Wearing contact lenses instead of eyeglasses has its rewards. You don’t have those pesky frames obstructing your vision, and you may feel that you look better too. But wearing contacts can also be risky. Contacts give you an increased risk of infection and are sometimes rigid, uncomfortable, hard to insert or remove, may get trapped in the corner of your eye, or cause scratches on your cornea. That is unless you know how to care for your contacts properly. Keep reading to learn some basic tips on how to clean, maintain, and wear contact lenses.
Should I Wear Contact Lenses?
If you’re on the fence about wearing contacts, you should first ask yourself why you want to wear contacts. Convenience, unobstructed views, and aesthetics are just a few reasons.
Then, to wear them safely, you need to first get a vision exam from a professional eye doctor (ophthalmologist or optometrist) to measure each eye to the proper fitting lenses and see how your eye responds to wearing them.
You must also have healthy corneas and the ability to make tears, be able to insert and remove contacts properly, and be able to see comfortably and clearly in contacts. Do not wear contacts if you have severe allergies or dry eyes, work or live in a dusty area, or are prone to getting eye infections.
Common Types of Contact Lenses
According to the FDA, there are two main types of contact lenses – soft and rigid gas permeable (RGP), all of which require a prescription from an eye care professional.
Soft contact lenses are made of flexible plastic that allows oxygen to pass through to the eye. Most soft lenses are made to be used once and discarded. There are also soft lenses made for extended wear of one week all the way up to 30 days. Rigid lenses are more affordable, durable, and long-lasting but may be uncomfortable for the user.
There are also colored decorative (plano) contact lenses that people wear to temporarily change their eye color for Halloween or other occasions, but unless purchased from a reputable eye care professional with a prescription, these lenses could cause pain, limited eyesight, and possibly even permanent damage to your vision and eyes. “Many of the lenses found online or in beauty salons, novelty shops or in pop-up Halloween stores are not FDA-approved and are being sold illegally,” according to the American Academy of Ophthalmology.
But for the rest of the lenses out there acquired through a valid prescription, you shouldn’t have to worry about eye damage if you learn how to care for your contacts properly.
How to Care for Your Contacts
Step 1. Wash Your Hands
One of the most important things you can do when it comes to wearing contacts is making sure you regularly wash your hands. That doesn’t mean using a glob of hand sanitizer or splashing some cold water on your hands. Properly washing your hands is a practice that means wetting your hands with warm water, applying soap (fragrance-free antibacterial soap works best), and vigorously rubbing your hands together for at least 20 seconds, followed by a thorough rinse. (Avoid lotion or oil-based soaps.) Then dry your hands with a lint-free towel.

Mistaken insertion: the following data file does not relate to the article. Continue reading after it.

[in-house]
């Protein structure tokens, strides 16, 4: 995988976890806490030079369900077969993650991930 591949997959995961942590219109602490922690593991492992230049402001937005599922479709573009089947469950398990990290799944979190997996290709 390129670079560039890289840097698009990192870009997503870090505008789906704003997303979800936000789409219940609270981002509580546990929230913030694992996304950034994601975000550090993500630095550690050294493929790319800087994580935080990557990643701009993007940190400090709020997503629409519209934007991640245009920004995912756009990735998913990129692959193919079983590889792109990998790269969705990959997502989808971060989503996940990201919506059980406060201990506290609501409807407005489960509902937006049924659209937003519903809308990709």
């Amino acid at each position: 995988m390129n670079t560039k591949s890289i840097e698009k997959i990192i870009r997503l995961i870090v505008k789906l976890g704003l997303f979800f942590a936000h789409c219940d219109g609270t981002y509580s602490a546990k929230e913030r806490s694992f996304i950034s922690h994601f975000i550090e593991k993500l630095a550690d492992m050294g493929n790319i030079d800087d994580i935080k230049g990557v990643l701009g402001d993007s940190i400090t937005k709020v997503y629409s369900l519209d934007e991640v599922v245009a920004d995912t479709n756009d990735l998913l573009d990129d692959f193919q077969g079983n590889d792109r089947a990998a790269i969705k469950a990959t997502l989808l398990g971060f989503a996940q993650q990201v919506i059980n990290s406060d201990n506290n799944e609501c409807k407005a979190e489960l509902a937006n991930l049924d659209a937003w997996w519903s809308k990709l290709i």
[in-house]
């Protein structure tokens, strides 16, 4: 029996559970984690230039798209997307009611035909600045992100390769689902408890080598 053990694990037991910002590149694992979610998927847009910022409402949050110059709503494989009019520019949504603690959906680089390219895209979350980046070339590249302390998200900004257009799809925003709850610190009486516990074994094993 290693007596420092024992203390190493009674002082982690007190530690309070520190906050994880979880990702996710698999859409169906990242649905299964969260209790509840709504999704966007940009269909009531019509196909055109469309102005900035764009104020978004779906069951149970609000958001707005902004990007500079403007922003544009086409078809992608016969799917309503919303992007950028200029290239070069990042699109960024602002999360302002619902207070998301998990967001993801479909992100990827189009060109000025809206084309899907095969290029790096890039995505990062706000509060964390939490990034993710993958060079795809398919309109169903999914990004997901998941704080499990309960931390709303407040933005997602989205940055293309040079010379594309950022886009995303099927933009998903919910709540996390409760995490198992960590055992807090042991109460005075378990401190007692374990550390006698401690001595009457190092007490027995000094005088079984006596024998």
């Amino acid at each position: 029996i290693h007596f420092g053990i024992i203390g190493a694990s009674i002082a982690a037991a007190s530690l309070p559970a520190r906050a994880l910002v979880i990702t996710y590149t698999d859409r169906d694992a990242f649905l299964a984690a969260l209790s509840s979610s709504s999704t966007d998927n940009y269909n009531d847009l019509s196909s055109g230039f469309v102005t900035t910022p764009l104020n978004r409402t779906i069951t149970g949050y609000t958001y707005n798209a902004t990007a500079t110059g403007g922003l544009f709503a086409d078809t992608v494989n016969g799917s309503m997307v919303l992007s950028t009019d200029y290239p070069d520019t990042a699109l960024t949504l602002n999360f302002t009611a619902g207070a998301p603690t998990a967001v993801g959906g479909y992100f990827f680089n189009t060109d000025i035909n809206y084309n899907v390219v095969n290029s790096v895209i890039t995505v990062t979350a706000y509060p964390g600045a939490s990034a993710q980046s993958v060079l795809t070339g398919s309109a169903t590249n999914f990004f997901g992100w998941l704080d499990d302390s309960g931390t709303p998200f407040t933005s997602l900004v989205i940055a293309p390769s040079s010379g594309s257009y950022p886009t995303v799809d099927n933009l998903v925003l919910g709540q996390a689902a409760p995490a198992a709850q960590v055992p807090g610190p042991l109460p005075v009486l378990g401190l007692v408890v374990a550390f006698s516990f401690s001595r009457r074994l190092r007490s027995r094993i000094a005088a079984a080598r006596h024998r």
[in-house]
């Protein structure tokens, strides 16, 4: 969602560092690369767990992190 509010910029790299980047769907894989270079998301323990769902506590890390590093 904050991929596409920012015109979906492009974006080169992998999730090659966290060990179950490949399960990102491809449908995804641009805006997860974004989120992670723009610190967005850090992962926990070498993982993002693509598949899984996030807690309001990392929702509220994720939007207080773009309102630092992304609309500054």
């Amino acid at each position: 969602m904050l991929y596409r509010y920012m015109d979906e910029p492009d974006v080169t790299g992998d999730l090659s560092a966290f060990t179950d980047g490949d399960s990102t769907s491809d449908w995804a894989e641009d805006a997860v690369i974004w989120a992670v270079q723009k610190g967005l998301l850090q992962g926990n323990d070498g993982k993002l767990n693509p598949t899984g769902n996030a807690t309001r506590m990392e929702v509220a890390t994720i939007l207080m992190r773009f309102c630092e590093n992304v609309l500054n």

Step 2. Clean Your Contacts
Never use saline solution or rewetting drops to disinfect your contact lenses. Instead, always use fresh, sterile contact lens cleaning solution every time you remove contact lenses from your eyes. Contact solution should match the type of lenses you wear and be used for cleaning as well as conditioning, rinsing, removing protein buildup, and storing contacts.
Try Multi-Purpose Contact Lens Solution Comfort Formula by Clear Conscience, a cruelty-free formula made for all types of contacts, including RGP and soft contact lenses.
To start, place three drops of contact solution on each side of your contact lens. Be careful not to touch the tip of the solution bottle to the lens. Rub for 20 seconds. Avoid touching dirty fingernails to the lens. Then remove surface debris by rinsing each side of the lens thoroughly with the contact solution.
Step 3. Clean Your Contact Lens Case
Also use contact solution to carefully rinse off your contact lens case. Never use water, as there are microorganisms in water that may get into your case or your eyes. Leave the empty case open to air dry. Replace the case at least every 3 months, especially if it is cracked or dirty.
Step 4. Store Your Contacts
Place your clean contacts in the clean lens case and fill with fresh contact solution. Soak for at least four hours. Avoid storing your lenses in a humid room. Also avoid smoke and other pollutants or contaminants. Keep your solution bottle cap tightly secured, and replace your contact lenses, case, and solution according to each product’s expiration date and instructions.
Step 5. Wear Your Contacts
Never touch your fingers to your face or eyes unless they have been thoroughly cleaned. Never wear contacts to bed or in the shower or pool. (You’ll want to avoid getting water in your eyes at all costs.)
See your eye doctor regularly, as your vision and the shape of your cornea can change over time. For more helpful information, read tips from the Centers for Disease Control and Prevention here.
Do you prefer wearing contact lenses to eyeglasses? Let us know your thoughts by leaving a comment below!